Inguinal Hernias in Cats

A trip to the vet is in order if you suspect your cat has a hernia.
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A little lump, bump or bubble under the skin in your cat's lower abdomen or groin is cause for concern, but as long as your cat isn't in pain there's no reason to panic. If it's soft and you can push it in and out, it's probably an inguinal hernia.

What Is It

To put it simply, a hernia is internal tissue pushing through the outer muscle wall. For example, a portion of the large intestine may slip through a tear in the muscle, creating a bubble that's palpable through the skin. "Inguinal" describes the location of the hernia. An inguinal hernia occurs in the lower abdomen, near the groin. This type of hernia is not common in cats, but when it does occur it is more often seen in females, particularly pregnant females, than in males.


A weak muscle wall is to blame for an inguinal hernia. The muscle wall should be strong enough to hold inner tissue in place, but some cats are born with thin muscle walls and others are injured or succumb to constant pressure on the muscles. Straining from constipation, constant bloating or pregnancy can cause an inguinal hernia. If the muscle wall is genetically thin, it doesn't take much pressure at all to create a hernia.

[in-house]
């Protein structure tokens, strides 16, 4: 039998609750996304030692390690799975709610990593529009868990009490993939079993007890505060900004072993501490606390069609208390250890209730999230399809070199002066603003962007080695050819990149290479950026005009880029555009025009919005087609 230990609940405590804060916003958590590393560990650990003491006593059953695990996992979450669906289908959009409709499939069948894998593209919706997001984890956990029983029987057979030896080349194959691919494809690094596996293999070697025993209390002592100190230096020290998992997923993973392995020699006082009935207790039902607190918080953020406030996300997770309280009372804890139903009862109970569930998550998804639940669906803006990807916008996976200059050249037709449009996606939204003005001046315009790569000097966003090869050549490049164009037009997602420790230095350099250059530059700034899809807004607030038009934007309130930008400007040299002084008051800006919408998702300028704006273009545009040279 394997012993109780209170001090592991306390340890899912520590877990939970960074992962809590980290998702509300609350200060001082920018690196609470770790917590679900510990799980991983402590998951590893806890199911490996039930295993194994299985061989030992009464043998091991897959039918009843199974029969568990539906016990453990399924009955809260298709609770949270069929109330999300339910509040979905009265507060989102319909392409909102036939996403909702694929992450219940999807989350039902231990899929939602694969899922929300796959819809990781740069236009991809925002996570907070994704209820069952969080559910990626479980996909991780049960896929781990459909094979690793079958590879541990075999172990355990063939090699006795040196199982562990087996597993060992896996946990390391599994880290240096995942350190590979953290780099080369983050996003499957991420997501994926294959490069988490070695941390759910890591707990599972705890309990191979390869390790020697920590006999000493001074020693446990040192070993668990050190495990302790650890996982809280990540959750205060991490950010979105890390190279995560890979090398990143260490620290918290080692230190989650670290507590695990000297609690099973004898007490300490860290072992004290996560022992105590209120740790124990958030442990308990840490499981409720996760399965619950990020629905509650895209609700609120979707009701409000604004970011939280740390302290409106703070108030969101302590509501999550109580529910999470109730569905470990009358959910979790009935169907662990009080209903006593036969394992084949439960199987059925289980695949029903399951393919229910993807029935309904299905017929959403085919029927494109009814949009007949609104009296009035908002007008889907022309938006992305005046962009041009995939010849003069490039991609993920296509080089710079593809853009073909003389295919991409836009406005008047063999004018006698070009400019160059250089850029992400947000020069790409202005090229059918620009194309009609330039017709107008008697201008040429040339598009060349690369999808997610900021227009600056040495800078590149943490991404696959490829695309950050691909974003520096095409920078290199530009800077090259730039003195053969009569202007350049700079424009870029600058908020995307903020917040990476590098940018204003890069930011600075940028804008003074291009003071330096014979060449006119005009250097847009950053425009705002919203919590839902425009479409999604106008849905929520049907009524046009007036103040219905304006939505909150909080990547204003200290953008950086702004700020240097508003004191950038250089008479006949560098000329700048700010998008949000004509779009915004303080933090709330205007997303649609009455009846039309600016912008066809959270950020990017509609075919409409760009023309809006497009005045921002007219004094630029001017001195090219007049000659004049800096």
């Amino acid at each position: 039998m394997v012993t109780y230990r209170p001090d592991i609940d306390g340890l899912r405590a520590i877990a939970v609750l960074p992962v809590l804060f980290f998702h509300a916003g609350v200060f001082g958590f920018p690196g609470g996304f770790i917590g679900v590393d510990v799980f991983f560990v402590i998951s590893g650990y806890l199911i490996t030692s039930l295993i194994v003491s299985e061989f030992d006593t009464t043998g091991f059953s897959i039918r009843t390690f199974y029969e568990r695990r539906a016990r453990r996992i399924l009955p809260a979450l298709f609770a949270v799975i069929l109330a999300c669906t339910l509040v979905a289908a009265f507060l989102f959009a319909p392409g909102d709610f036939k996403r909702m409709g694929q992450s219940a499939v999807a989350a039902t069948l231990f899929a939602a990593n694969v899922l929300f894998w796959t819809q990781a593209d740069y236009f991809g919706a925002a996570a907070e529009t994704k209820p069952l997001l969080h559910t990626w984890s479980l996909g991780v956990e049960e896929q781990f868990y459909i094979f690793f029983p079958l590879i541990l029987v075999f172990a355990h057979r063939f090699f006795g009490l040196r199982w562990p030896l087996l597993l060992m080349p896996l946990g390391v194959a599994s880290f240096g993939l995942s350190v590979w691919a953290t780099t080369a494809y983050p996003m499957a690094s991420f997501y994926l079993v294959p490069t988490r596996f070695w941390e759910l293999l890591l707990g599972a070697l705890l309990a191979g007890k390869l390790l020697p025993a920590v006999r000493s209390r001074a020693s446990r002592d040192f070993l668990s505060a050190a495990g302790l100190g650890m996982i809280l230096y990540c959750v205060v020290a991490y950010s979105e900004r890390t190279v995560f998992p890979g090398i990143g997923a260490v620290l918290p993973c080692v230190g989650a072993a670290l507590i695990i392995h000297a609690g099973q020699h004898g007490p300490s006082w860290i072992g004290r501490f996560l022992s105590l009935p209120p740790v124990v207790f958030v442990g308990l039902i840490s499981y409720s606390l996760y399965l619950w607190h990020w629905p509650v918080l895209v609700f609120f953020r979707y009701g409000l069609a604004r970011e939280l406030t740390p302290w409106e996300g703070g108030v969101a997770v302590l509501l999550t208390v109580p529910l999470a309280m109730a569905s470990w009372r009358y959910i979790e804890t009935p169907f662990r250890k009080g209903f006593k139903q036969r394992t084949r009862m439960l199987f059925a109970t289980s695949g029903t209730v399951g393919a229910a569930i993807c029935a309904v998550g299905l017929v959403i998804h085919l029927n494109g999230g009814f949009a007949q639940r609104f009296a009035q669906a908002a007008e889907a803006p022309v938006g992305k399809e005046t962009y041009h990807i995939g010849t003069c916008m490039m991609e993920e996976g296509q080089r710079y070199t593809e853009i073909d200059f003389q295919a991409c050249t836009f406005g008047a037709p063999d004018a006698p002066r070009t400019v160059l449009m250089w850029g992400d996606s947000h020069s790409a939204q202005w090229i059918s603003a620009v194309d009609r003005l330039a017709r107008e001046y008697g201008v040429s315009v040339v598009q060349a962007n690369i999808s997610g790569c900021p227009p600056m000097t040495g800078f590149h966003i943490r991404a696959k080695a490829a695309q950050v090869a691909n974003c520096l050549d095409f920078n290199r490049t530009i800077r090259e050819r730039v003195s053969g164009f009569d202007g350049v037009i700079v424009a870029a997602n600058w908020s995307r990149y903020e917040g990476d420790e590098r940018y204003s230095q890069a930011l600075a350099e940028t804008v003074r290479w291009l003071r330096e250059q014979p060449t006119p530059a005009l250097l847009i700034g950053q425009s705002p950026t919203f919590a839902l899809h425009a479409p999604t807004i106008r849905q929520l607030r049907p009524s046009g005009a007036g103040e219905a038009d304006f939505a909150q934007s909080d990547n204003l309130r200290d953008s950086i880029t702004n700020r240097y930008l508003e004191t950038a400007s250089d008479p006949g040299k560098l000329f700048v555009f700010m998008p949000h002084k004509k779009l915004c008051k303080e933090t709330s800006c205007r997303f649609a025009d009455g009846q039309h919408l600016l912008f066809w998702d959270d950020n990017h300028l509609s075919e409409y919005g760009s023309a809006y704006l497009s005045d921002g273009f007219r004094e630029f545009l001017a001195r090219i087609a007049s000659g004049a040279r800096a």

An inguinal hernia will usually look like a bubble or lump under the skin near the groin. Most of the time it is soft and can be pushed back in only to pop back out again. If the lump is hard, it may be something other than a hernia or it may be a strangulated inguinal hernia, which is a serious medical emergency. The size of a hernia can vary from a very small lump to a large balloonlike formation.

Health Risk

Most of the time, an inguinal hernia presents only a small health risk and your veterinarian can schedule surgery whenever it is convenient. Sometimes, though, an inguinal hernia can turn into a serious life-threatening emergency. If the muscle clamps off the blood supply to the tissue, or if a portion of intestine trapped in the muscle twists, the hernia must be treated right away. This is a strangulated hernia -- the part of the tissue caught in the muscle is literally being strangled. If not treated, the tissue caught in the muscle will die, releasing toxins into your cat's body. Your cat could die within 24 to 48 hours if the hernia is not treated right away. A strangulated hernia will be extremely tender, swollen and hard. Your cat will also be in pain, hunched up and protecting his abdomen.


Surgery is the only way to treat an inguinal hernia. The procedure involves pushing the tissue back through the muscle wall and stitching the muscles together to prevent the breach from happening again. A surgeon might also attach a piece of medical mesh to the muscle to help strengthen it. There is a risk that the protruding tissue will be damaged during surgery or a blood vessel cut or pinched, but the risk of the hernia eventually strangulating is much higher.

Always check with your veterinarian before changing your pet’s diet, medication, or physical activity routines. This information is not a substitute for a vet’s opinion.

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